Karl Marx and Friedrich Engels, The Communist Manifesto
Karl Marx and Friedrich Engels define class by the attributes of a group of people or members involved. Since industrialized cities were expanding, much of the working class was in poverty. According to Marx, the triumph of one class would pave the way for the future freedom of the rest of society. The wealthy oppressed the slaves, plebeians and laborers. As new technology immersed, market forces gained strength, which allowed the middle classes to gain wealth and power from trade and manufacture. This challenged the upper class authority and the old rulers. The bourgeoisie property owning class and the proletariat industrial working class clashed and created a class struggle. To Marx and Engels, this meant that the capitalist bourgeoisie class exploited the proletariat. The work done by the proletariat allowed for a large amount of wealth for the bourgeoisie, and the product created in the factories were sold for more than the value of the labor. The capitalist, who has control over process of production, makes the profit, whereas the workers do not benefit from their own labor.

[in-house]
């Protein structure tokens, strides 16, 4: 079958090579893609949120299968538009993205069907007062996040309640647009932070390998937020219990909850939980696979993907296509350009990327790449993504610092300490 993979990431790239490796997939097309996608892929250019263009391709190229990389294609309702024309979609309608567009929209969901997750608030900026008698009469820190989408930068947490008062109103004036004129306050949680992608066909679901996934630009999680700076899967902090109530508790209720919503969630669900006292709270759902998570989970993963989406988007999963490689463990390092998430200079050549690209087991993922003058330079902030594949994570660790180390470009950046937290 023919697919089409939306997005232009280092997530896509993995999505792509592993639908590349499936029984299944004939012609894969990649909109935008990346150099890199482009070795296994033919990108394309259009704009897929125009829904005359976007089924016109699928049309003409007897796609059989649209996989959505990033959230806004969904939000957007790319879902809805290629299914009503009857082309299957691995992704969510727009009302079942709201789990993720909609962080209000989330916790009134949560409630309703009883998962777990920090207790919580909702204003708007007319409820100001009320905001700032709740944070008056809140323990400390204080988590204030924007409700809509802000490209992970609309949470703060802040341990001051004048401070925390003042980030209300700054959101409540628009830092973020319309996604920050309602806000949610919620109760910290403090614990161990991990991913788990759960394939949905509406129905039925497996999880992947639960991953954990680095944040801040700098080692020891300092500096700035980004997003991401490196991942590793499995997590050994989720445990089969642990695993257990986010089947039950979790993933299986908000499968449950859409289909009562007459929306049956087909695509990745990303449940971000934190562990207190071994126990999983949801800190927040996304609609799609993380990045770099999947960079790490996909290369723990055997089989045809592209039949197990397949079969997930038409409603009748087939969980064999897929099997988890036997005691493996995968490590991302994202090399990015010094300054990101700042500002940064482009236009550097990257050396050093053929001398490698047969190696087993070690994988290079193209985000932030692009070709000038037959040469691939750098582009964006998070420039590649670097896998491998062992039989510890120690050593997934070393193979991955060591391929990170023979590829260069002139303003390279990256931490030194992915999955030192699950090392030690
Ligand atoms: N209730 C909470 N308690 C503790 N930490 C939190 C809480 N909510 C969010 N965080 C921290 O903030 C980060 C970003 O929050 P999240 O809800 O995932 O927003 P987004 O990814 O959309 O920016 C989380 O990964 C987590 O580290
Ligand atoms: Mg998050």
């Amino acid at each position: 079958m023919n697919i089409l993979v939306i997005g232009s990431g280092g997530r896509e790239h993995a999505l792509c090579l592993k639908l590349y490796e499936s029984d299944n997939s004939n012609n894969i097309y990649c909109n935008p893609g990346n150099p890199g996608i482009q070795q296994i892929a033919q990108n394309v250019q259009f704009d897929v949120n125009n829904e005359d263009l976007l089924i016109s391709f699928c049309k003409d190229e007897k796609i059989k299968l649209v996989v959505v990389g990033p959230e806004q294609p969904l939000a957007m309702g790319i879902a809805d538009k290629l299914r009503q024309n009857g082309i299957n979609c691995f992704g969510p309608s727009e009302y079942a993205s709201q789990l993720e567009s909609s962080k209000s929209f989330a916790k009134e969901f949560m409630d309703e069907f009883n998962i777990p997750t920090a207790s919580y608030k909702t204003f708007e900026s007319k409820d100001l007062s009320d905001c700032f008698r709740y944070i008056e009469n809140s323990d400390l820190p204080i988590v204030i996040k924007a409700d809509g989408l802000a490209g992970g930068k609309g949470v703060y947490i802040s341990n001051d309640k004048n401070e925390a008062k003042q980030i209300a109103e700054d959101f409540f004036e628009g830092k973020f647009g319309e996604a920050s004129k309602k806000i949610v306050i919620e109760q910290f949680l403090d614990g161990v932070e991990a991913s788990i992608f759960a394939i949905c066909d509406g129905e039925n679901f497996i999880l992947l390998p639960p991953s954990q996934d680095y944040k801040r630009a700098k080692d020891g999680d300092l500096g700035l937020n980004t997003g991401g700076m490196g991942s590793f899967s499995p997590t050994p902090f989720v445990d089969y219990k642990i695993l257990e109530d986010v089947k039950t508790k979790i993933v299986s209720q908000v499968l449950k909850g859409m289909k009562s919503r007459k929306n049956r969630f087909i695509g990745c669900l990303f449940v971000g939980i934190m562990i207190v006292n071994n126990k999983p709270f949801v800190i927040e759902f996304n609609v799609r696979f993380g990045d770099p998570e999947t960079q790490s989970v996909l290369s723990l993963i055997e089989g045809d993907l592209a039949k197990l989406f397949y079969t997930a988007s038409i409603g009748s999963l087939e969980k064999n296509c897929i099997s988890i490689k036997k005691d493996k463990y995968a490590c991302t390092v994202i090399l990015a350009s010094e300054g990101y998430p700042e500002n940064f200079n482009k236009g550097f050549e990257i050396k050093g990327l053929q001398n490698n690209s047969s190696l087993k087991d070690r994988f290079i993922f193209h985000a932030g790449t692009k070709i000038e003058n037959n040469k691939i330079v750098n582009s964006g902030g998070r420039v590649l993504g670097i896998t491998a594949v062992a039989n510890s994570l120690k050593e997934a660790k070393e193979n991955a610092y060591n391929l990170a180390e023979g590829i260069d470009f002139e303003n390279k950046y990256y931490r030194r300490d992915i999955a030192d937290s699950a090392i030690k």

The class struggle of the 19th century Europe differs from class struggle in previous eras because “the manufacturing system took its place” (263). The feudal system was monopolized by closed guilds, and modern industry took the place of the middle class. Class struggle under feudalism differed drastically from non-feudal systems. The feudal industry and the developed productive forces were no longer well matched, and were torn apart.
The bourgeoisie are factory owners, who own and control the means of production and employers of laborers. Marx and Engels characterize the bourgeoisie as “the sorcerer who is no longer able to control the powers of the nether world whom he has called up by his spells.” This class gets through a crisis by “enforced destruction of a mass of productive forces… the conquest of new markets, and...
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